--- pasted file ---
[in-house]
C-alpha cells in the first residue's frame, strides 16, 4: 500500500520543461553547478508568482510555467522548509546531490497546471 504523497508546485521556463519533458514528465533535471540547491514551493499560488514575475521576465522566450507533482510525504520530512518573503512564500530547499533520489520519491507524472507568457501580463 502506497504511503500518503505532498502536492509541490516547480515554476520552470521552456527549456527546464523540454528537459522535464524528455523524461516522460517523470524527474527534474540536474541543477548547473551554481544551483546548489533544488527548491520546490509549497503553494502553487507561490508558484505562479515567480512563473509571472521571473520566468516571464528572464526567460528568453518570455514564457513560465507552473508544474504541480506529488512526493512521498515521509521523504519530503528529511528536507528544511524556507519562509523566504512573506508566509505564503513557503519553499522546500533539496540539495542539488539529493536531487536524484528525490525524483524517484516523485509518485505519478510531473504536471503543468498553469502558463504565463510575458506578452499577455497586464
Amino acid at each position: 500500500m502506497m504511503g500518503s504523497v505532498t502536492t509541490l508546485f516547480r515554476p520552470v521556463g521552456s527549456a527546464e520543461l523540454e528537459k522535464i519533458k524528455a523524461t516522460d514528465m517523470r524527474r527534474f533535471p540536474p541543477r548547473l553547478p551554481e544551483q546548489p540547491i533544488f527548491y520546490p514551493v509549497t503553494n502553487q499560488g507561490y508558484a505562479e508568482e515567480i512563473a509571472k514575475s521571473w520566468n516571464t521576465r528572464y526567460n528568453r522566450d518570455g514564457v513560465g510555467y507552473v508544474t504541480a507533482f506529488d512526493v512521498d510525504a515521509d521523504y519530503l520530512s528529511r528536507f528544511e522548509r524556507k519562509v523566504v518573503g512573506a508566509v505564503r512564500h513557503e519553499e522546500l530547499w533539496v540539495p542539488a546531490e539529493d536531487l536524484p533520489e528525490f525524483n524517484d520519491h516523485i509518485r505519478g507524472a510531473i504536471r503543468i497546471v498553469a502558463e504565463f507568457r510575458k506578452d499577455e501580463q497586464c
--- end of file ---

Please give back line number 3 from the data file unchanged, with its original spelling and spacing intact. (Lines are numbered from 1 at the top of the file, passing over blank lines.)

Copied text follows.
Amino acid at each position: 500500500m502506497m504511503g500518503s504523497v505532498t502536492t509541490l508546485f516547480r515554476p520552470v521556463g521552456s527549456a527546464e520543461l523540454e528537459k522535464i519533458k524528455a523524461t516522460d514528465m517523470r524527474r527534474f533535471p540536474p541543477r548547473l553547478p551554481e544551483q546548489p540547491i533544488f527548491y520546490p514551493v509549497t503553494n502553487q499560488g507561490y508558484a505562479e508568482e515567480i512563473a509571472k514575475s521571473w520566468n516571464t521576465r528572464y526567460n528568453r522566450d518570455g514564457v513560465g510555467y507552473v508544474t504541480a507533482f506529488d512526493v512521498d510525504a515521509d521523504y519530503l520530512s528529511r528536507f528544511e522548509r524556507k519562509v523566504v518573503g512573506a508566509v505564503r512564500h513557503e519553499e522546500l530547499w533539496v540539495p542539488a546531490e539529493d536531487l536524484p533520489e528525490f525524483n524517484d520519491h516523485i509518485r505519478g507524472a510531473i504536471r503543468i497546471v498553469a502558463e504565463f507568457r510575458k506578452d499577455e501580463q497586464c